Garland McCoy: State Broadband Officials Must Be Prepared to Defend Deployment

Will you be prepared to defend your BEAD deployment at a future state or federal hearing?

Garland McCoy: State Broadband Officials Must Be Prepared to Defend Deployment
The author of this Expert Opinion is Garland T. McCoy. His bio is below.

The continuing lack of transparency, standards, and protocols in the Internet Service Provider “retail” broadband network marketplace (i.e., “last mile” networks) will once again result in an unchanged playing field when it comes to issues like waste, fraud, and abuse. Operating in the dark has its rewards.

It is instructive to note that ISPs operate in a transparent, standards and protocol based “wholesale” marketplace (Middle Mile, IXP/Peering) and that openness brings assurance to those who rely on them.   

With $42 billion of taxpayer dollars on the line, and millions of citizens still lacking broadband, now is the time to finally harmonize on a standards-based measurement protocol to provide for “apples to apples” validation of broadband quality of service, using defensible methodology to deliver much-needed transparency and stand up to the brightest public klieg lights and the inevitable aspersions from ISPs. 

Shifting the responsibility to states

NTIA’s BEAD program staff wisely shifted responsibility to the states, or more precisely to state broadband officials, to design and implement oversight and accountability programs for their BEAD-funded contracts. They did this knowing that the marketplace conditions mentioned above are still very much in place, despite the intent of the widely supported, bipartisan Broadband DATA Act signed into law in 2020.

Many state broadband officials have already been briefed by their technical advisors on how the lack of transparency, standards and regulations allow ISPs to “game” broadband testing. And these same officials and technical advisors also know that no big accounting firm audits will actually lead to accurately measured network performance improvements that are tied to BEAD contracts. Not one.

There is also the issue of plausible deniability. Since 2009, more than $90 billion of taxpayer dollars have already been spent in the U.S. to close the broadband gap, yet that gap is still breathtakingly large.

Therefore, it’s hard to say with a straight face that the types of excessive waste, fraud and abuse – often associated with markets that are not transparent, operate without governing standards and are lightly regulated – are not to blame in this case.

With this in mind, many state officials have concluded that unless they are able to produce their own independent validation, they will always be at a disadvantage, on defense, and in the dark.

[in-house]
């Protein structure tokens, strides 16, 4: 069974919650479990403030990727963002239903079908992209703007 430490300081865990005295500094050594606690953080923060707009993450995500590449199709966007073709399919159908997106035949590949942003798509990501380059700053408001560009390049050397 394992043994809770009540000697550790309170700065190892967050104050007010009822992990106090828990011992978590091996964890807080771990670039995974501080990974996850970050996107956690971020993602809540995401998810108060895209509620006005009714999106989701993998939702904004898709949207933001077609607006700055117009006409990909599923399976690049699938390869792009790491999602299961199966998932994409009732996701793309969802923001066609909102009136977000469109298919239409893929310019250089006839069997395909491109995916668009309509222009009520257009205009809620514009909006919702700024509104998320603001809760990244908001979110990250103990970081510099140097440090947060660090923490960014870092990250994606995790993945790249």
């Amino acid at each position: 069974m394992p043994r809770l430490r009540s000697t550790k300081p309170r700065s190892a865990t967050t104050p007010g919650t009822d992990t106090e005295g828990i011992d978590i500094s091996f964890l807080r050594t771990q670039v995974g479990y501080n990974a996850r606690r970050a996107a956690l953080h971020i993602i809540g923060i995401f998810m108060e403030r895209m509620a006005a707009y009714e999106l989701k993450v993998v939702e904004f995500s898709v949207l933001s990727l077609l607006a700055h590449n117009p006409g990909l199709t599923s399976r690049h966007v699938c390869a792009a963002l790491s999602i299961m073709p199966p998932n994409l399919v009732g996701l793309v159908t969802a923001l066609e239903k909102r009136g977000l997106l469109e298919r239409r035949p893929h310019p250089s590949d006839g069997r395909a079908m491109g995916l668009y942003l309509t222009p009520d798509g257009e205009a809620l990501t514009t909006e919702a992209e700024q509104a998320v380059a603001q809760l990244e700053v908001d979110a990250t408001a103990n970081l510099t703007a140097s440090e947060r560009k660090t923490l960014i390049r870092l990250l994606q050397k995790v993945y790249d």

PAgCASA transparently collecting broadband data

For the past five years, my colleagues at Precision Ag Connectivity & Accuracy Stakeholder Alliance (PAgCASA) and I have been collaborating with a wide range of telecommunications engineering experts from the private and public sectors, as well as from leading academic institutions.

Our goal has been to find an automated, standards based “tool” that would deliver true network transparency and “apples to apples” validation measurement data to state officials and citizens, using methodology that impartial academics and regulators can agree represents a best practice. 

Our efforts culminated late last year with a conversation I had with an old friend who happens to be the Executive Director of Packet Clearing House. PCH is the highly respected intergovernmental treaty organization responsible for providing operational support and security to critical Internet infrastructure around the globe, including the Internet exchange points where ISPs source the bandwidth that they sell to customers.

PAgCASA and PCH have now joined forces to advance a “transparency and measurement tool” based on principles discussed at the OECD Workshop “Internet performance measurement: Where do we stand and the road ahead,” held in Paris on April 22. 

This automated transparency and measurement tool includes “probes” measuring from customers’ locations to “targets” in the internet exchange points where the customer gets their bandwidth. It will be ready first quarter of 2025, in time for benchmarking BEAD-supported ISP networks and “middle mile.”

Our tool will also be in advance of contract expenditures for those state officials interested in a defensible BEAD oversight and accountability program for their state. 

To learn more about our tool, how it complies with FCC and Body of European Regulators for Electronic Communications best practices in network testing, how it will be able to provide both transparency and valuable measurement data on network performance over time, and to find out more about the work of the OECD in this area, visit PAgCASA’s  website.

And, if you think your state BEAD oversight and accountability program would benefit from our tool please contact me directly.

Garland T. McCoy, Co-Founder and Executive Director of Precision Ag Connectivity and Accuracy Stakeholder Alliance, is a long-time non-profit veteran in the fields of technology and telecommunication policy having served as Founder and CEO of the Technology Education Institute. Garland was recently an adjunct professor at Syracuse University’s iSchool, teaching information policy and decision making. This piece is exclusive to Broadband Breakfast.

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